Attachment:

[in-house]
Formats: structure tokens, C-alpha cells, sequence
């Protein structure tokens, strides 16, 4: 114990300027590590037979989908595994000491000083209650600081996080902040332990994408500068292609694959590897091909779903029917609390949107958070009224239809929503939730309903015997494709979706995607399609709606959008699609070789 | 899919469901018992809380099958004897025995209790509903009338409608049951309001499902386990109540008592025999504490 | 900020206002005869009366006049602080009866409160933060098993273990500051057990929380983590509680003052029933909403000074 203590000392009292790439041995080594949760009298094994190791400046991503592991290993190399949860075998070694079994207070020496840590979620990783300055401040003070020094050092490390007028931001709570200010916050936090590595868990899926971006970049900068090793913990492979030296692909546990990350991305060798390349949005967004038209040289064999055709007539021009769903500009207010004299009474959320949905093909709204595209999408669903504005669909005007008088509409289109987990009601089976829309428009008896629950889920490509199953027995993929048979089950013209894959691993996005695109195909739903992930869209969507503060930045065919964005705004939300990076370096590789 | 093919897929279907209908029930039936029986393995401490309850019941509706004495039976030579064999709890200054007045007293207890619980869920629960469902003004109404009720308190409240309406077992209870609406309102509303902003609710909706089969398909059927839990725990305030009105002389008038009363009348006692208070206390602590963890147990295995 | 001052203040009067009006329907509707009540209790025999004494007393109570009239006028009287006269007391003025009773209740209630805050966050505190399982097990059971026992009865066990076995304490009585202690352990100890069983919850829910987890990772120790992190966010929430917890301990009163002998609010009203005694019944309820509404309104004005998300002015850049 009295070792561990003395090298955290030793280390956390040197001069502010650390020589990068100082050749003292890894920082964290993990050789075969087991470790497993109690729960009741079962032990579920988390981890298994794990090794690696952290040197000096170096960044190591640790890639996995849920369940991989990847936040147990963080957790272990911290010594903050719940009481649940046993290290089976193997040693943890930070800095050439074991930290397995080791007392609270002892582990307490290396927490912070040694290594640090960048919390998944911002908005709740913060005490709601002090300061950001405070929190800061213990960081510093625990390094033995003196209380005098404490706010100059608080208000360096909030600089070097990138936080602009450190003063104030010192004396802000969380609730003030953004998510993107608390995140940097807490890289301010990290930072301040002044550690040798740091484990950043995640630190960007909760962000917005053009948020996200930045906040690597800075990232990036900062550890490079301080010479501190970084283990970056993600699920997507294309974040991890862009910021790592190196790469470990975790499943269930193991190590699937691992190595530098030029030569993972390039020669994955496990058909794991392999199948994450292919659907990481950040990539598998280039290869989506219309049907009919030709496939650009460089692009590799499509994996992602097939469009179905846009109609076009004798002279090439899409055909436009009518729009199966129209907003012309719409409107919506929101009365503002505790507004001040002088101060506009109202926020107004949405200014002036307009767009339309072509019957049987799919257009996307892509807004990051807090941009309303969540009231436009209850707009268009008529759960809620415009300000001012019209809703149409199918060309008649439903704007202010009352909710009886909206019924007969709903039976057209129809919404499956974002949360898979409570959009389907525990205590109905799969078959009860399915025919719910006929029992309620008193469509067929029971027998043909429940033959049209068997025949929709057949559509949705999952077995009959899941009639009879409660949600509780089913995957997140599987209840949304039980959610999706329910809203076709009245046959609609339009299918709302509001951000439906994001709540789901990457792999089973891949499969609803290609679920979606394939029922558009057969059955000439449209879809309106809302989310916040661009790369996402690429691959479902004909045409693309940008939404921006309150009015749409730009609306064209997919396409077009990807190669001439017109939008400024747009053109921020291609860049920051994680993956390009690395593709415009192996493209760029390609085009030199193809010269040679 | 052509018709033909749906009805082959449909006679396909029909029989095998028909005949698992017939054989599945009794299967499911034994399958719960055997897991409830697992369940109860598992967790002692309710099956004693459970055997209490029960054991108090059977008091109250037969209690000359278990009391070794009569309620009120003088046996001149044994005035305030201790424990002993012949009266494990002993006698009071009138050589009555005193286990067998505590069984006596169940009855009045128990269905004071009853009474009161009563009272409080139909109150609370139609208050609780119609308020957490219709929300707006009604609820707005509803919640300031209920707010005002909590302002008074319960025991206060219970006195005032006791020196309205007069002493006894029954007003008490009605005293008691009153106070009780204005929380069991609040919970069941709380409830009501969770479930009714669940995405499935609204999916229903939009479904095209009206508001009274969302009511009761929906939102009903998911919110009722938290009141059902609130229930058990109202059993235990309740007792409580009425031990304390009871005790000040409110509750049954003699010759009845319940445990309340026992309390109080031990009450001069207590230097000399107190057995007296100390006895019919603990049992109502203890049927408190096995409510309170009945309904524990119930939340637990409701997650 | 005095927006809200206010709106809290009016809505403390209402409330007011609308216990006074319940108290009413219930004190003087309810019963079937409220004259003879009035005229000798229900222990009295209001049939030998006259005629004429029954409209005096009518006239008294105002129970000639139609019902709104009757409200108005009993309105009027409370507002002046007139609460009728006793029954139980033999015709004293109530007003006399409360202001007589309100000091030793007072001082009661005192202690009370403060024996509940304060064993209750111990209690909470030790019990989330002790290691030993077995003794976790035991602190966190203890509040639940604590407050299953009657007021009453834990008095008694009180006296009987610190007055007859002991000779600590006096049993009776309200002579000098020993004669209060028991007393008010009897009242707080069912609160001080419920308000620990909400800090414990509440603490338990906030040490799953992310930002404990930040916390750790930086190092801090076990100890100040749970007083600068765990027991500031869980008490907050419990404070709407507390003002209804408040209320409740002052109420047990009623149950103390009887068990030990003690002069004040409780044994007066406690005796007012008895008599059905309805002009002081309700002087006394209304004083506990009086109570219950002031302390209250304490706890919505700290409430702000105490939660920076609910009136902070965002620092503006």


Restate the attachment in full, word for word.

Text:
[in-house]
Formats: structure tokens, C-alpha cells, sequence
């Protein structure tokens, strides 16, 4: 114990300027590590037979989908595994000491000083209650600081996080902040332990994408500068292609694959590897091909779903029917609390949107958070009224239809929503939730309903015997494709979706995607399609709606959008699609070789 | 899919469901018992809380099958004897025995209790509903009338409608049951309001499902386990109540008592025999504490 | 900020206002005869009366006049602080009866409160933060098993273990500051057990929380983590509680003052029933909403000074 203590000392009292790439041995080594949760009298094994190791400046991503592991290993190399949860075998070694079994207070020496840590979620990783300055401040003070020094050092490390007028931001709570200010916050936090590595868990899926971006970049900068090793913990492979030296692909546990990350991305060798390349949005967004038209040289064999055709007539021009769903500009207010004299009474959320949905093909709204595209999408669903504005669909005007008088509409289109987990009601089976829309428009008896629950889920490509199953027995993929048979089950013209894959691993996005695109195909739903992930869209969507503060930045065919964005705004939300990076370096590789 | 093919897929279907209908029930039936029986393995401490309850019941509706004495039976030579064999709890200054007045007293207890619980869920629960469902003004109404009720308190409240309406077992209870609406309102509303902003609710909706089969398909059927839990725990305030009105002389008038009363009348006692208070206390602590963890147990295995 | 001052203040009067009006329907509707009540209790025999004494007393109570009239006028009287006269007391003025009773209740209630805050966050505190399982097990059971026992009865066990076995304490009585202690352990100890069983919850829910987890990772120790992190966010929430917890301990009163002998609010009203005694019944309820509404309104004005998300002015850049 009295070792561990003395090298955290030793280390956390040197001069502010650390020589990068100082050749003292890894920082964290993990050789075969087991470790497993109690729960009741079962032990579920988390981890298994794990090794690696952290040197000096170096960044190591640790890639996995849920369940991989990847936040147990963080957790272990911290010594903050719940009481649940046993290290089976193997040693943890930070800095050439074991930290397995080791007392609270002892582990307490290396927490912070040694290594640090960048919390998944911002908005709740913060005490709601002090300061950001405070929190800061213990960081510093625990390094033995003196209380005098404490706010100059608080208000360096909030600089070097990138936080602009450190003063104030010192004396802000969380609730003030953004998510993107608390995140940097807490890289301010990290930072301040002044550690040798740091484990950043995640630190960007909760962000917005053009948020996200930045906040690597800075990232990036900062550890490079301080010479501190970084283990970056993600699920997507294309974040991890862009910021790592190196790469470990975790499943269930193991190590699937691992190595530098030029030569993972390039020669994955496990058909794991392999199948994450292919659907990481950040990539598998280039290869989506219309049907009919030709496939650009460089692009590799499509994996992602097939469009179905846009109609076009004798002279090439899409055909436009009518729009199966129209907003012309719409409107919506929101009365503002505790507004001040002088101060506009109202926020107004949405200014002036307009767009339309072509019957049987799919257009996307892509807004990051807090941009309303969540009231436009209850707009268009008529759960809620415009300000001012019209809703149409199918060309008649439903704007202010009352909710009886909206019924007969709903039976057209129809919404499956974002949360898979409570959009389907525990205590109905799969078959009860399915025919719910006929029992309620008193469509067929029971027998043909429940033959049209068997025949929709057949559509949705999952077995009959899941009639009879409660949600509780089913995957997140599987209840949304039980959610999706329910809203076709009245046959609609339009299918709302509001951000439906994001709540789901990457792999089973891949499969609803290609679920979606394939029922558009057969059955000439449209879809309106809302989310916040661009790369996402690429691959479902004909045409693309940008939404921006309150009015749409730009609306064209997919396409077009990807190669001439017109939008400024747009053109921020291609860049920051994680993956390009690395593709415009192996493209760029390609085009030199193809010269040679 | 052509018709033909749906009805082959449909006679396909029909029989095998028909005949698992017939054989599945009794299967499911034994399958719960055997897991409830697992369940109860598992967790002692309710099956004693459970055997209490029960054991108090059977008091109250037969209690000359278990009391070794009569309620009120003088046996001149044994005035305030201790424990002993012949009266494990002993006698009071009138050589009555005193286990067998505590069984006596169940009855009045128990269905004071009853009474009161009563009272409080139909109150609370139609208050609780119609308020957490219709929300707006009604609820707005509803919640300031209920707010005002909590302002008074319960025991206060219970006195005032006791020196309205007069002493006894029954007003008490009605005293008691009153106070009780204005929380069991609040919970069941709380409830009501969770479930009714669940995405499935609204999916229903939009479904095209009206508001009274969302009511009761929906939102009903998911919110009722938290009141059902609130229930058990109202059993235990309740007792409580009425031990304390009871005790000040409110509750049954003699010759009845319940445990309340026992309390109080031990009450001069207590230097000399107190057995007296100390006895019919603990049992109502203890049927408190096995409510309170009945309904524990119930939340637990409701997650 | 005095927006809200206010709106809290009016809505403390209402409330007011609308216990006074319940108290009413219930004190003087309810019963079937409220004259003879009035005229000798229900222990009295209001049939030998006259005629004429029954409209005096009518006239008294105002129970000639139609019902709104009757409200108005009993309105009027409370507002002046007139609460009728006793029954139980033999015709004293109530007003006399409360202001007589309100000091030793007072001082009661005192202690009370403060024996509940304060064993209750111990209690909470030790019990989330002790290691030993077995003794976790035991602190966190203890509040639940604590407050299953009657007021009453834990008095008694009180006296009987610190007055007859002991000779600590006096049993009776309200002579000098020993004669209060028991007393008010009897009242707080069912609160001080419920308000620990909400800090414990509440603490338990906030040490799953992310930002404990930040916390750790930086190092801090076990100890100040749970007083600068765990027991500031869980008490907050419990404070709407507390003002209804408040209320409740002052109420047990009623149950103390009887068990030990003690002069004040409780044994007066406690005796007012008895008599059905309805002009002081309700002087006394209304004083506990009086109570219950002031302390209250304490706890919505700290409430702000105490939660920076609910009136902070965002620092503006």